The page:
Windows Server Update Services (WSUS)

The number of virtual servers that we have deployed in the Lab for evaluations and trial software continues to grow. We decided that this might be a good time to deploy Windows Server Update Services (WSUS) and see if we could leverage the functionality that the product provides. Too often we start to work on a project and find we’re interrupted by the patches from the most recent “Patch Tuesday.”

My last encounter with WSUS was with version 2.0 on a Windows Server 2003 R2. We had about 15 servers and 75 Windows Vista and XP workstations all running Office 2003. This year finds us with Windows Server 2008 R2 servers, and a collection of Windows 7 and Vista Professional computers along with our intrepid XP legacy workstation.

A little background

WSUS is responsible for checking in with Microsoft to identify patches that need to be deployed, downloading them to the WSUS server (or not) and once approved, deploying them to client computers. WSUS uses the Microsoft Internal Database (SQL Server Embedded Edition) found on Windows Server 2008 to track computers and activity. This database provides an alternative to purchasing SQL Server. Group Policy is used to configure domain computers to use the WSUS server. More on that topic after we get WSUS installed. The client software is the much-loved wuauclt.exe program which coordinates activities with the server.

The Windows Server Update Services page & links to resources is located at

Probably, the most used features found in the WSUS Management Console is update approval and identifying why updates fail. Microsoft has provided a link to various WSUS Diagnostic Tools and Utilities. They are available for download at But really, who would need any tools much less diagnostics? This is a Microsoft product – it works!

SCE – a WSUS alternative

For the small and medium size business (SMB), Microsoft offers System Center Essentials (SCE), SCE is based on the architecture of WSUS 3.0 & System Center Operations Manager 2007 (SCOM). SCE offers unified product patching and deployment, proactive identification of problems through resource monitoring as well as initiating recovery operations. Essentials also support for 3rd party software packages (.msi and .exe) deployments, and support for Hyper-V virtual machines.

According to Microsoft, the typical SMB is characterized as having under 25 servers , between 50-500 computers and little or no IT staff. These same management issues found in the SMB space scales up to the enterprise.

WSUS System requirements

Supported Operating Systems: Windows 7, Windows Server 2003, Windows Server 2003 Service Pack 1, Windows Server 2003 Service Pack 2, Windows Server 2008, Windows Vista, Windows Vista Service Pack 1, Windows Vista Service Pack 2, Windows XP Service Pack 3, Windows Server 2008 R2, Windows Server 2008 SP1 or later versions, Windows Server 2003 SP2 or later versions, Windows Small Business Server 2008, Windows Small Business Server 2003 and Windows XP SP3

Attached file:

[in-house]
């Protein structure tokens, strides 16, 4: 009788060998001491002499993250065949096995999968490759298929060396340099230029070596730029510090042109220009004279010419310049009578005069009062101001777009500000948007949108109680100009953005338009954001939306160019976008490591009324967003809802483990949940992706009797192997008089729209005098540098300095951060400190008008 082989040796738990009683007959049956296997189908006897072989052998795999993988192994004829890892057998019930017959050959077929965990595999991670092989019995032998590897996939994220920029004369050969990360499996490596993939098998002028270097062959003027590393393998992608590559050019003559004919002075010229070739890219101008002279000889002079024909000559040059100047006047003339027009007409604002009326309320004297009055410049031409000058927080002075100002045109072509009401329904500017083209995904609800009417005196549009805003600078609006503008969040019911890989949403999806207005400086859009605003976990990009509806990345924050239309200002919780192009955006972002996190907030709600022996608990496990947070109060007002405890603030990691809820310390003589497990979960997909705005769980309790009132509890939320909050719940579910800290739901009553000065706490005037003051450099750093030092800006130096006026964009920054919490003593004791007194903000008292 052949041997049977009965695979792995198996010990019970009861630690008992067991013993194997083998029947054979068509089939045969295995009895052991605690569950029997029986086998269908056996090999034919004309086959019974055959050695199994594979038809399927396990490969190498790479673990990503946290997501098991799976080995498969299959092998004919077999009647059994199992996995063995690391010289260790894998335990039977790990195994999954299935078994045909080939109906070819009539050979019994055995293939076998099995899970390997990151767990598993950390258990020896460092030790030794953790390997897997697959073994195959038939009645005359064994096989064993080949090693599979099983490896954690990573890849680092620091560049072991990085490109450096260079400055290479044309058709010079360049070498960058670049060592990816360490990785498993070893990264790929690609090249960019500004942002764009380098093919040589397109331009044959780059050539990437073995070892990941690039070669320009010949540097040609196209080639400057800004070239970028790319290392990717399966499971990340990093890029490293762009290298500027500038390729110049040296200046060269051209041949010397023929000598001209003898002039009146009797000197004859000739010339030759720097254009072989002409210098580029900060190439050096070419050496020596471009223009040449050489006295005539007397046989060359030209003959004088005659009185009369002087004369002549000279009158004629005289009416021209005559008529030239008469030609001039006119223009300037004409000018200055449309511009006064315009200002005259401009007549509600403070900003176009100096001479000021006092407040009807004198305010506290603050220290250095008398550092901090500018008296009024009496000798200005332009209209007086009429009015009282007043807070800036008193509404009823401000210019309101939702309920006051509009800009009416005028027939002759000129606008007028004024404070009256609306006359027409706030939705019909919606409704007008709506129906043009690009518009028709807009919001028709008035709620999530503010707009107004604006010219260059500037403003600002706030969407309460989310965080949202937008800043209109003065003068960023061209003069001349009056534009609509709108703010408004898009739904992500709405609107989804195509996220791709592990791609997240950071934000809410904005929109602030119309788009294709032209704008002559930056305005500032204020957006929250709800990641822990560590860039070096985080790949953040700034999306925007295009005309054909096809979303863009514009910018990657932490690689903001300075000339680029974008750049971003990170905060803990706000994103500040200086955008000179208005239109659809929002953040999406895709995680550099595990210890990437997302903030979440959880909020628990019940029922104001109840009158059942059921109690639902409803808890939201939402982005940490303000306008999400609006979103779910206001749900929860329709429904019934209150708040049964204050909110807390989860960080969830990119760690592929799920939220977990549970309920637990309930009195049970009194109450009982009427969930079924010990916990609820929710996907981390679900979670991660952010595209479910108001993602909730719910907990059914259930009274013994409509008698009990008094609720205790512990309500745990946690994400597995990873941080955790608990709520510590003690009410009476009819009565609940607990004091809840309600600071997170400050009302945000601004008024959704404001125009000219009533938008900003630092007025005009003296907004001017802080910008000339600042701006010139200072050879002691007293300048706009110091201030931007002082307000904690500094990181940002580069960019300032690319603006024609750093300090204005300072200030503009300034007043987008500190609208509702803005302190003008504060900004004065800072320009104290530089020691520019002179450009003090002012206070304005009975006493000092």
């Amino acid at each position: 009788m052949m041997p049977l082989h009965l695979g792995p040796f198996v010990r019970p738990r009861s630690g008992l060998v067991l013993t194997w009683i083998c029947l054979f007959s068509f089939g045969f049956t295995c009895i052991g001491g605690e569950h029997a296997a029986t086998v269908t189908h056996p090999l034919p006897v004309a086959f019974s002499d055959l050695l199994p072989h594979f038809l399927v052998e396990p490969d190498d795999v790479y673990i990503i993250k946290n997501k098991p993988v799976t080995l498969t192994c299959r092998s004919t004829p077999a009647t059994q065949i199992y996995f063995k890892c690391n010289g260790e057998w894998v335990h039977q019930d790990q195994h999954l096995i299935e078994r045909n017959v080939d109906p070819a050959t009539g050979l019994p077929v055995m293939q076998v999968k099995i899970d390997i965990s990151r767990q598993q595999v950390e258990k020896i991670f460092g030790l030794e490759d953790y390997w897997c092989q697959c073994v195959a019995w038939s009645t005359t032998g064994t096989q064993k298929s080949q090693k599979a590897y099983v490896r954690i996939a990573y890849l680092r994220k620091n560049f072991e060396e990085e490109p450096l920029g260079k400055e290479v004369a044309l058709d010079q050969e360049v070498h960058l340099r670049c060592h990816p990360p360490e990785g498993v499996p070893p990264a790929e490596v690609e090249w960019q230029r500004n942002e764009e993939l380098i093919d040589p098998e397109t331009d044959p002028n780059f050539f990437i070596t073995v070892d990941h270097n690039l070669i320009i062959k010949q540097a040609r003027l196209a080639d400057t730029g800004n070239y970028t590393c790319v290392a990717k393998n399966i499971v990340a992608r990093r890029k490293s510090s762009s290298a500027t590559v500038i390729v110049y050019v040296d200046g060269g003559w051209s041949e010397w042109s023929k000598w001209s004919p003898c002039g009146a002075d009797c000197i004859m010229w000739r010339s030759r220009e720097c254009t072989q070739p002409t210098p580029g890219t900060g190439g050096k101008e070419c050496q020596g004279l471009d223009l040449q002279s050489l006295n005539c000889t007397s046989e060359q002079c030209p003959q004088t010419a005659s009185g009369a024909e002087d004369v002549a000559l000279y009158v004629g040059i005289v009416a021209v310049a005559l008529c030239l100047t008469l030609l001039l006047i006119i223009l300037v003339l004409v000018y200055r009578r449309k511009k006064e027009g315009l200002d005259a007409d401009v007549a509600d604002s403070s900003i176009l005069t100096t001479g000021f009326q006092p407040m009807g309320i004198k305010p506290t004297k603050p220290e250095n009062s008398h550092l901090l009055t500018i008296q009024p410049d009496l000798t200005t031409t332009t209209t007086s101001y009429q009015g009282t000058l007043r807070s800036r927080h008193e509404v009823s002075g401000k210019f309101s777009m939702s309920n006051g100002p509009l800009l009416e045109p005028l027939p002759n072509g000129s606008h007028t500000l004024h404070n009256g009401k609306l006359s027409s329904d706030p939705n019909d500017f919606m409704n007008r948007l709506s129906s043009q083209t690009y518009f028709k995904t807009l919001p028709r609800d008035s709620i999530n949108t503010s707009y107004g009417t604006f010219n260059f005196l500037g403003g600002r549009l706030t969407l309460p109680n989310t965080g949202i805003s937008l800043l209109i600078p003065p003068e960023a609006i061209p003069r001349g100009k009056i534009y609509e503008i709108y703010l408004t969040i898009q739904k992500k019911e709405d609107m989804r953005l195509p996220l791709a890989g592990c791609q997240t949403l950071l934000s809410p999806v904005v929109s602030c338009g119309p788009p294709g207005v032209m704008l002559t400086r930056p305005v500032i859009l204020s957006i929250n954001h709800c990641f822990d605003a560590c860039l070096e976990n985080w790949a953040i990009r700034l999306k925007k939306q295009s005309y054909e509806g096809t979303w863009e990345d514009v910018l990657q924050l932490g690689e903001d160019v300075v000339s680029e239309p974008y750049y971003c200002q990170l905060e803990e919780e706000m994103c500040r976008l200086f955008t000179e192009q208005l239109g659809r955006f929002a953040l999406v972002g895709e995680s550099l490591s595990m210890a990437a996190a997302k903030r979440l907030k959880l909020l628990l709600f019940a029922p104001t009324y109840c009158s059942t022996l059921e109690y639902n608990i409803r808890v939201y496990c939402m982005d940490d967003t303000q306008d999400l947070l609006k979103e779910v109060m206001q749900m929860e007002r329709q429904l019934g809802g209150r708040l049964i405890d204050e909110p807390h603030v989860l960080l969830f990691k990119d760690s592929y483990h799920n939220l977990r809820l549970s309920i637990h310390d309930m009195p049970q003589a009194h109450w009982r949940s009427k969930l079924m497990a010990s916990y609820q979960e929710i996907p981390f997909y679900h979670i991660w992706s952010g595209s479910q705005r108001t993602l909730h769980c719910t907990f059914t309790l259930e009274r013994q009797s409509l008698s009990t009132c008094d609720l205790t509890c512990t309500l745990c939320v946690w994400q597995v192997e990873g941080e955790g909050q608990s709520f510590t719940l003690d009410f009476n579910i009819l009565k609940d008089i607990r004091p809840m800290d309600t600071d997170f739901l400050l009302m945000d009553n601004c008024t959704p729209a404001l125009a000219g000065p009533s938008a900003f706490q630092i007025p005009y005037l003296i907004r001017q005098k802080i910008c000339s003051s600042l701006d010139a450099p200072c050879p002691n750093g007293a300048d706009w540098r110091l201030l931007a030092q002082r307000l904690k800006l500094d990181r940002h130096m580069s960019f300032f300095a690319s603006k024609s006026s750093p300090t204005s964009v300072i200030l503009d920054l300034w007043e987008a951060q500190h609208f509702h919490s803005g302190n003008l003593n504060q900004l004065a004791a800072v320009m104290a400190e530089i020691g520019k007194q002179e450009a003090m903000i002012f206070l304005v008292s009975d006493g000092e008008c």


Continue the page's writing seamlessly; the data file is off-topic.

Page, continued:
WSUS 3.0 SP2 Server Software Prerequisites:

  • Internet Information Services (IIS) 6.0 or later versions
  • The Microsoft .NET Framework 2.0 or later versions
  • Server component cannot be installed on Windows client OS
  • You must have one of the following supported databases installed:
    • Microsoft SQL Server 2008 Express, Standard, or Enterprise Edition SQL Server 2005 SP2
    • Windows Internal Database
    • If one of the supported versions of SQL Server is not installed, the WSUS 3.0 SP2 Setup Wizard will install Windows Internal Database.
  • Microsoft Management Console 3.0
  • Microsoft Report Viewer Redistributable 2008
  • Windows Server 2008 R2 requires WSUS 3.0 SP2. If you use Windows Server 2008 R2, then you should install WSUS 3.0 SP2. Do not install WSUS 3.0 SP1 on Windows Server 2008 R2.
  • WSUS 3.0 SP2 is not supported for use with Terminal Services on the front-end server in a remote SQL configuration.

WSUS 3.0 SP2 Administration Console Software Prerequisites:

  • Administration Console-only installation can be installed on supported operating systems.
  • Microsoft .NET Framework 2.0 or later versions.
  • Microsoft Management Console 3.0 or later versions.
  • Microsoft Report Viewer Redistributable 2008.

The remainder of this post will cover the detailed WSUS Installation steps, WSUS Configuration, Creating a Group Policy to direct workstations to connect with WSUS and finally show the results of deploying two .NET Framework patches to our workstations.

WSUS Installation